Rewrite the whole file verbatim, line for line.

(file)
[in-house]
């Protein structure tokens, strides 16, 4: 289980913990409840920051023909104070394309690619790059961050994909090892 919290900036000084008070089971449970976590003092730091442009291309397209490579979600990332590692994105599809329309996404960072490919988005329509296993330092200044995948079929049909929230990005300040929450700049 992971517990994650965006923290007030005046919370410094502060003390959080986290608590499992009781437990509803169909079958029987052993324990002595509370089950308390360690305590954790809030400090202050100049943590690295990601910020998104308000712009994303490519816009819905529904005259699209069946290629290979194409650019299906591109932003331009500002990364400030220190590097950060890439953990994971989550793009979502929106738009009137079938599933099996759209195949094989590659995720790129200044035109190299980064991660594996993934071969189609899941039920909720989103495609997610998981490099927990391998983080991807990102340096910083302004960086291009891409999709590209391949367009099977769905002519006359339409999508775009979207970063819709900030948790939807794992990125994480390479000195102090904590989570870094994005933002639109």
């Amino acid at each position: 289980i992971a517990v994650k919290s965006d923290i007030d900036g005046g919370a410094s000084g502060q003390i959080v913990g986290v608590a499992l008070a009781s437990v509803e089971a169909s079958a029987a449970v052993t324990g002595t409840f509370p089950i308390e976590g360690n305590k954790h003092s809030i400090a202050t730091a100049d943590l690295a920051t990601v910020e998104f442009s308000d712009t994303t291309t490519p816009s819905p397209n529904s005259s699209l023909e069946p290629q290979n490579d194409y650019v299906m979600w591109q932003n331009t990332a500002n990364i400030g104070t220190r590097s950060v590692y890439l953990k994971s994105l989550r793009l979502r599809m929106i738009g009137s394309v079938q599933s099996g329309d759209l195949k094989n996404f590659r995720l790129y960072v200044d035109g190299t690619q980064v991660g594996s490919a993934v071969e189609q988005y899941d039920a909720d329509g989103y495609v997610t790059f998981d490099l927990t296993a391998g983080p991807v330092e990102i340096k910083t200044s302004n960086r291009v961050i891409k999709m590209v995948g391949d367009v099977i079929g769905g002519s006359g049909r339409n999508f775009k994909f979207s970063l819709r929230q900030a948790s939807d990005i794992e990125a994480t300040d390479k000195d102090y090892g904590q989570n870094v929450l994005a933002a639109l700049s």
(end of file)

[in-house]
């Protein structure tokens, strides 16, 4: 289980913990409840920051023909104070394309690619790059961050994909090892 919290900036000084008070089971449970976590003092730091442009291309397209490579979600990332590692994105599809329309996404960072490919988005329509296993330092200044995948079929049909929230990005300040929450700049 992971517990994650965006923290007030005046919370410094502060003390959080986290608590499992009781437990509803169909079958029987052993324990002595509370089950308390360690305590954790809030400090202050100049943590690295990601910020998104308000712009994303490519816009819905529904005259699209069946290629290979194409650019299906591109932003331009500002990364400030220190590097950060890439953990994971989550793009979502929106738009009137079938599933099996759209195949094989590659995720790129200044035109190299980064991660594996993934071969189609899941039920909720989103495609997610998981490099927990391998983080991807990102340096910083302004960086291009891409999709590209391949367009099977769905002519006359339409999508775009979207970063819709900030948790939807794992990125994480390479000195102090904590989570870094994005933002639109």
């Amino acid at each position: 289980i992971a517990v994650k919290s965006d923290i007030d900036g005046g919370a410094s000084g502060q003390i959080v913990g986290v608590a499992l008070a009781s437990v509803e089971a169909s079958a029987a449970v052993t324990g002595t409840f509370p089950i308390e976590g360690n305590k954790h003092s809030i400090a202050t730091a100049d943590l690295a920051t990601v910020e998104f442009s308000d712009t994303t291309t490519p816009s819905p397209n529904s005259s699209l023909e069946p290629q290979n490579d194409y650019v299906m979600w591109q932003n331009t990332a500002n990364i400030g104070t220190r590097s950060v590692y890439l953990k994971s994105l989550r793009l979502r599809m929106i738009g009137s394309v079938q599933s099996g329309d759209l195949k094989n996404f590659r995720l790129y960072v200044d035109g190299t690619q980064v991660g594996s490919a993934v071969e189609q988005y899941d039920a909720d329509g989103y495609v997610t790059f998981d490099l927990t296993a391998g983080p991807v330092e990102i340096k910083t200044s302004n960086r291009v961050i891409k999709m590209v995948g391949d367009v099977i079929g769905g002519s006359g049909r339409n999508f775009k994909f979207s970063l819709r929230q900030a948790s939807d990005i794992e990125a994480t300040d390479k000195d102090y090892g904590q989570n870094v929450l994005a933002a639109l700049s």